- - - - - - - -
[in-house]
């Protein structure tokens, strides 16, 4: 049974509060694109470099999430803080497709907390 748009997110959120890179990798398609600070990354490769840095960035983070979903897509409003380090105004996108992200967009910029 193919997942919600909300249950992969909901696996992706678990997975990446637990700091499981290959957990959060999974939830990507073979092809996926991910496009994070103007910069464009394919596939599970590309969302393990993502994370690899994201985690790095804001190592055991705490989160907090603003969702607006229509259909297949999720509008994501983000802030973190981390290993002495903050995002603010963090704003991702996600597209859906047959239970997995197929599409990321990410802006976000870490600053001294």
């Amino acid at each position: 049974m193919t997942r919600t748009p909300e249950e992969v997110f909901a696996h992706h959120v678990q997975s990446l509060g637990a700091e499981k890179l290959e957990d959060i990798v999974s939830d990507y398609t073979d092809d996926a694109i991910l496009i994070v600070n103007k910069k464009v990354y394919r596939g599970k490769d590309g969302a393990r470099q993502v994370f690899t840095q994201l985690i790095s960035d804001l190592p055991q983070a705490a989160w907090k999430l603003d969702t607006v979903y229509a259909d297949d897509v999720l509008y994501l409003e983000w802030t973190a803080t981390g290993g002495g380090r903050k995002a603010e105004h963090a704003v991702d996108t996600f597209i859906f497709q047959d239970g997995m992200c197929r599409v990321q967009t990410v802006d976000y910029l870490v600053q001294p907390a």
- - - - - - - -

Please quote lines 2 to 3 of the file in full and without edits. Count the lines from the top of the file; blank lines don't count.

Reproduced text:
């Protein structure tokens, strides 16, 4: 049974509060694109470099999430803080497709907390 748009997110959120890179990798398609600070990354490769840095960035983070979903897509409003380090105004996108992200967009910029 193919997942919600909300249950992969909901696996992706678990997975990446637990700091499981290959957990959060999974939830990507073979092809996926991910496009994070103007910069464009394919596939599970590309969302393990993502994370690899994201985690790095804001190592055991705490989160907090603003969702607006229509259909297949999720509008994501983000802030973190981390290993002495903050995002603010963090704003991702996600597209859906047959239970997995197929599409990321990410802006976000870490600053001294």
């Amino acid at each position: 049974m193919t997942r919600t748009p909300e249950e992969v997110f909901a696996h992706h959120v678990q997975s990446l509060g637990a700091e499981k890179l290959e957990d959060i990798v999974s939830d990507y398609t073979d092809d996926a694109i991910l496009i994070v600070n103007k910069k464009v990354y394919r596939g599970k490769d590309g969302a393990r470099q993502v994370f690899t840095q994201l985690i790095s960035d804001l190592p055991q983070a705490a989160w907090k999430l603003d969702t607006v979903y229509a259909d297949d897509v999720l509008y994501l409003e983000w802030t973190a803080t981390g290993g002495g380090r903050k995002a603010e105004h963090a704003v991702d996108t996600f597209i859906f497709q047959d239970g997995m992200c197929r599409v990321q967009t990410v802006d976000y910029l870490v600053q001294p907390a």